Keeping in mind that, in a typical ATE system, although there are a number of functional resource units--each of which is required to perform a different test at a different time to different equipment under test--rarely is there a need for more than two or three of these functional resource circuits at any one given time. Realizing that the idle functional resource circuit units can be more efficiently used, the present invention operates in the following manner. When an equipment under test, for instance 18a, is connected to interface 24, a signal is sent to main processor 2. This signal informs main processor 2 that, in order to test equipment 18a, an arbitrary function generator, for example, is needed. At this stage, main processor 2 interrogates microprocessors 4a to 4d, or whatever number of microprocessors there are, in order to find a microprocessor which is idle and thus is available. In this example, assume microprocessor 4b is idle. Main processor 2 then informs microprocessor 4b that the microprocessor is to become an arbitrary function generator. Upon receiving this information, microprocessor 4b then retrieves data from memory 5, or other standby memory (not shown), which would indicate to it the types of function which an arbitrary function generator are to perform. With this information, microprocessor 4b is able to capture from among the different sets of functional resource units the idle resource units which are available at that time.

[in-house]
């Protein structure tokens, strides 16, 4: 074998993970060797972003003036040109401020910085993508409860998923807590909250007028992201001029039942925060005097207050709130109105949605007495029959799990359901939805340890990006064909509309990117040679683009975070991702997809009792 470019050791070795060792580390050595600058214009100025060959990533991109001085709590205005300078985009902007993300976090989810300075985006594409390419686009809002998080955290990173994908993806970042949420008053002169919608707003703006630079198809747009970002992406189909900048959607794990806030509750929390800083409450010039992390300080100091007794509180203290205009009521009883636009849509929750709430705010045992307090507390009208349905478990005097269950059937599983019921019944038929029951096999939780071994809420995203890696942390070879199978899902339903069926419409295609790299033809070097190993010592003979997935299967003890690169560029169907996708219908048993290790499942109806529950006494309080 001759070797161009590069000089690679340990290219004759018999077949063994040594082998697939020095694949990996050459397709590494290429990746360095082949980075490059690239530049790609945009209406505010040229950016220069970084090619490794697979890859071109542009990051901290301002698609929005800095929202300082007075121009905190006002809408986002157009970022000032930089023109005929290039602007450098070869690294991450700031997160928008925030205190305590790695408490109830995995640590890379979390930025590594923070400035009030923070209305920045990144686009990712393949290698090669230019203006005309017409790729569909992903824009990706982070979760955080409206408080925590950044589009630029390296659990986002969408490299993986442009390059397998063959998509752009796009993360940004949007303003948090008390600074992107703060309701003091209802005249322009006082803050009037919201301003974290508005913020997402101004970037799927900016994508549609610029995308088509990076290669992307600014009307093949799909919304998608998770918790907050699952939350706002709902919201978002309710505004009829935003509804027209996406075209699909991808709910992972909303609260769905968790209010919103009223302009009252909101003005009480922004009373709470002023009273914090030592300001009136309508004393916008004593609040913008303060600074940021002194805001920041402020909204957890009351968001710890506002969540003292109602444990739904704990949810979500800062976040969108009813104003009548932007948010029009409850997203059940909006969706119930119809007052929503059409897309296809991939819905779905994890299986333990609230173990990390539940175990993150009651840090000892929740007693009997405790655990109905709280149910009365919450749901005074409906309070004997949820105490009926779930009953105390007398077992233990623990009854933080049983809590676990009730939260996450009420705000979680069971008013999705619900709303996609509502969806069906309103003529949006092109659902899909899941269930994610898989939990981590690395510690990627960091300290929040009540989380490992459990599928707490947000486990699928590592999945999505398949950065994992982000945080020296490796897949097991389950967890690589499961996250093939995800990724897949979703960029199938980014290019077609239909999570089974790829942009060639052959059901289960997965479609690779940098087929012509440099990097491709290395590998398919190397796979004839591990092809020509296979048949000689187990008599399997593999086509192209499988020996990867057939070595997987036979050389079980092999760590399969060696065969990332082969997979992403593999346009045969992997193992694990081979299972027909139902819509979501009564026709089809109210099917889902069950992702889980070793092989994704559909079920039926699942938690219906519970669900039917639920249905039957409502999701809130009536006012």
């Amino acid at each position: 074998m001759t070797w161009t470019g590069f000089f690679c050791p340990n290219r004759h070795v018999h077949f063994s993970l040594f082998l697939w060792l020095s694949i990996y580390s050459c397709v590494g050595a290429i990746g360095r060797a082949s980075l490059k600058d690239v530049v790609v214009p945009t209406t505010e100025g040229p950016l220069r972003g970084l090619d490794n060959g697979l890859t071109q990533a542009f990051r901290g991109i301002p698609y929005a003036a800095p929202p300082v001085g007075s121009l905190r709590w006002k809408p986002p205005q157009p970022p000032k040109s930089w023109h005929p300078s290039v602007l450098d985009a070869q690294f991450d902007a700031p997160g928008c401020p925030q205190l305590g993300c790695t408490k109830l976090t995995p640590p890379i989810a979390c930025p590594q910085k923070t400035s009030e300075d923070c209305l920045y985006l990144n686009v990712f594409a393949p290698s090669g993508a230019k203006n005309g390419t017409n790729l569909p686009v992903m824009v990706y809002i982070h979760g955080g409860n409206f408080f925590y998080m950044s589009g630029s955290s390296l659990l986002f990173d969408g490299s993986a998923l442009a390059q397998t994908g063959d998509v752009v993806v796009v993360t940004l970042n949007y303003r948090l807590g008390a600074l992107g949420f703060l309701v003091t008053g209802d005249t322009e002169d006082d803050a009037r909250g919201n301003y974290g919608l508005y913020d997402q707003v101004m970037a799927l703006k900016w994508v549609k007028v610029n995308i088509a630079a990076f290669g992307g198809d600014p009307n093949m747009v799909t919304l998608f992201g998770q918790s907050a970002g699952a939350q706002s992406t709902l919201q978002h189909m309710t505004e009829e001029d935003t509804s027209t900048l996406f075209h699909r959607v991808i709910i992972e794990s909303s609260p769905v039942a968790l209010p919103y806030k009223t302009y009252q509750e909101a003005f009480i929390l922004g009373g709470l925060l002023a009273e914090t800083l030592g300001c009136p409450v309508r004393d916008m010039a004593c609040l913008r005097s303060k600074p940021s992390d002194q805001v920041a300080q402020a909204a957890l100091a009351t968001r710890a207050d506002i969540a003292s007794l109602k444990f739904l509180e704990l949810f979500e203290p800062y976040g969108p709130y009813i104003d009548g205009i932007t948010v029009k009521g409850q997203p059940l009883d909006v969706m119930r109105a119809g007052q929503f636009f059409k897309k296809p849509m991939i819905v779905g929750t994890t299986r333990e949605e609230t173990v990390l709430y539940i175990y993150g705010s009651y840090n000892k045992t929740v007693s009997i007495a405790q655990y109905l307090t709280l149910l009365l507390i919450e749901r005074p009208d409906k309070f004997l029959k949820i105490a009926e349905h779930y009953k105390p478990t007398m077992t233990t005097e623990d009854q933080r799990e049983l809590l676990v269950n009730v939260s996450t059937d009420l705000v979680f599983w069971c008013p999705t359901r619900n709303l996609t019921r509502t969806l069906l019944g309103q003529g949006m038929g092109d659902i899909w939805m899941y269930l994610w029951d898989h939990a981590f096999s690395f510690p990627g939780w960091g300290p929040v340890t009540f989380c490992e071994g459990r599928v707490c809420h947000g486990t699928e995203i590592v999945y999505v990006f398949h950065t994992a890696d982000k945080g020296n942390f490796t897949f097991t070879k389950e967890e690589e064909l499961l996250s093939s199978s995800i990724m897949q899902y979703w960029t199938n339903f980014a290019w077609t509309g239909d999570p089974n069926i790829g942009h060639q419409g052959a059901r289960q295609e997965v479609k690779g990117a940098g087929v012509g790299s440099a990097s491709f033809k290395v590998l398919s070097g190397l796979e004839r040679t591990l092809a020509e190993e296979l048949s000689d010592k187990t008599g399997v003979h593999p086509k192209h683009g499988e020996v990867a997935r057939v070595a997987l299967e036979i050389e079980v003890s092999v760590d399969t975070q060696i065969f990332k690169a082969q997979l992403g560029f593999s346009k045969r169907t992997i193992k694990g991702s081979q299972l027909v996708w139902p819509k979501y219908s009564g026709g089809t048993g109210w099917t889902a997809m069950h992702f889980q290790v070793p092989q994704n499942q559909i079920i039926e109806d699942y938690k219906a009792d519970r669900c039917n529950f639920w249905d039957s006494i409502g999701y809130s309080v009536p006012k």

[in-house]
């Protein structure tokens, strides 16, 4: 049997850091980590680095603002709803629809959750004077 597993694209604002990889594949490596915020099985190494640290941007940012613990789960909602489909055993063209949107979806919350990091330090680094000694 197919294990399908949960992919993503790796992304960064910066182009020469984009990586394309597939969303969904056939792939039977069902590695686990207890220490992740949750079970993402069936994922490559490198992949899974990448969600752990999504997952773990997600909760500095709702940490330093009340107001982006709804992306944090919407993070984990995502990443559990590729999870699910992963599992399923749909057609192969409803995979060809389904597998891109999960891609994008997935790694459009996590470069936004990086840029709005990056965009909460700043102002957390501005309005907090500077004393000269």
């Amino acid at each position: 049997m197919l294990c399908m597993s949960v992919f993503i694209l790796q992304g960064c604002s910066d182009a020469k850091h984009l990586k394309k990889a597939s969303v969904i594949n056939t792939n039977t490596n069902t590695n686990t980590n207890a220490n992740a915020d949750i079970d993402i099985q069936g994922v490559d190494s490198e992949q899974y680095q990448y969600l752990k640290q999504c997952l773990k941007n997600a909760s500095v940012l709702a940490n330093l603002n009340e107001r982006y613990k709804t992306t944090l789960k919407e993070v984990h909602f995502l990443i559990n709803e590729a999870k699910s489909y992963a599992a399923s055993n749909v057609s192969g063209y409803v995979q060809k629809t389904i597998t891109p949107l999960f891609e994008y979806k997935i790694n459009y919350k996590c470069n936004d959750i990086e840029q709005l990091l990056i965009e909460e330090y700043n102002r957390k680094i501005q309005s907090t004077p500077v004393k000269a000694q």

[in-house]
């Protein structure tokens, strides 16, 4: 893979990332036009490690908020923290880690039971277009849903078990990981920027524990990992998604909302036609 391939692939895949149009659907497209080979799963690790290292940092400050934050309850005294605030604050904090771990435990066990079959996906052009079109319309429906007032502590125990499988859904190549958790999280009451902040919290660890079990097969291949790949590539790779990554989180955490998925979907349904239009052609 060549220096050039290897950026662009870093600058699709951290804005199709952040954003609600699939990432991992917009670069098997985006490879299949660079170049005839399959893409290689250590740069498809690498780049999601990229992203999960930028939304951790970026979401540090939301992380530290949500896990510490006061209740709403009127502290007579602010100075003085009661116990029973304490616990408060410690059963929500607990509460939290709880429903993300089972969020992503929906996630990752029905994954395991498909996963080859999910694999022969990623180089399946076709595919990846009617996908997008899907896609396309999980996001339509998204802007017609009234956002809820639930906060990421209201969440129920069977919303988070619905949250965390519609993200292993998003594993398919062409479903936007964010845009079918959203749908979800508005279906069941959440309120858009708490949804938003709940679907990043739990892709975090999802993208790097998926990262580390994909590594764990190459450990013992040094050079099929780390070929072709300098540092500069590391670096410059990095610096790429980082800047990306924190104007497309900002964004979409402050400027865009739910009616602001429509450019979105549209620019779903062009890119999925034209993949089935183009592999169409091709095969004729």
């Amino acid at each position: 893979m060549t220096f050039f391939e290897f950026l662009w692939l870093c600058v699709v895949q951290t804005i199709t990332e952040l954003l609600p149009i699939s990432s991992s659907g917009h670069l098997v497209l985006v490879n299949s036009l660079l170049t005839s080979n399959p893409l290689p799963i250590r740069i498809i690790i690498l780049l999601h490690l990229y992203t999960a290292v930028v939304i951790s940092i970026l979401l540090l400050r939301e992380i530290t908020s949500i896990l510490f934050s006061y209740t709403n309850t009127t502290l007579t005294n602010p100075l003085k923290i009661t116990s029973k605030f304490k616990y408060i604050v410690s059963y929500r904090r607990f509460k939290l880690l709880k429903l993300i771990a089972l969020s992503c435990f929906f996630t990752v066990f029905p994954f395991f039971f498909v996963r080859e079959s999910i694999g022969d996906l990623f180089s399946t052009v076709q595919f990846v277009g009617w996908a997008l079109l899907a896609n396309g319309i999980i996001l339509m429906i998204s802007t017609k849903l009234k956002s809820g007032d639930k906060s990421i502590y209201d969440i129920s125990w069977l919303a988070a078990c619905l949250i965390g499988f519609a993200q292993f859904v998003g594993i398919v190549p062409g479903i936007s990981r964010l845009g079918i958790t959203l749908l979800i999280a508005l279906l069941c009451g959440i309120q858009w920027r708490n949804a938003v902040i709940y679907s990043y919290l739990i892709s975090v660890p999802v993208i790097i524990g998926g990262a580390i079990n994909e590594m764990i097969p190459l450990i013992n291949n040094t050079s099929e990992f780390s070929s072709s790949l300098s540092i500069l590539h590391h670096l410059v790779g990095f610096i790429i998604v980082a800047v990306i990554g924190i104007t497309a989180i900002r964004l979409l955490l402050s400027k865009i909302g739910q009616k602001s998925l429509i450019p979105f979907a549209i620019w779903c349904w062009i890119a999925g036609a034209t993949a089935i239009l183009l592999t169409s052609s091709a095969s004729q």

Assuming that an arbitrary function generator requires a memory, a sample-and-hold circuit, a digital-to-analog converter circuit, an analog-to-digital converter circuit, a driver and an integrator, microprocessor 4b would proceed to pick out from the different sets of functional resource units the available functional resource circuits. For example, memory 6a, S/H 8c, D/A 10b, A/D 12e, driver 14a and integrator 16c may be picked. After having synthesized an arbitrary function generator from the appropriate functional circuitries, microprocessor 4b then downloads from memory 5 a program which would allow the microprocessor to work in conjunction with the various functional resource circuits such that insofar as the equipment under test 18a is concerned, an actual arbitrary function generator is being used. At this point, it should be noted that instead of having to separately retrieve from memory 5 the circuitries and the instructions needed to perform the functions of an arbitrary function generator, the information pertaining to both the hardware and the software can be downloaded from a mass memory at the same time. As for the programs which are needed to execute the hardware, sample flow diagrams representative of the signal analyzer functions of an arbitrary function generator are submitted herewith as Appendix A, covering pages A1-A33. Once the arbitrary function generator test is completed and is so sensed by main processor 2, a message is sent from main processor 2 to microprocessor 48, informing the latter that an arbitrary function generator no longer is required. At this point, microprocessor 4b releases the various functional resource circuits and goes into idle.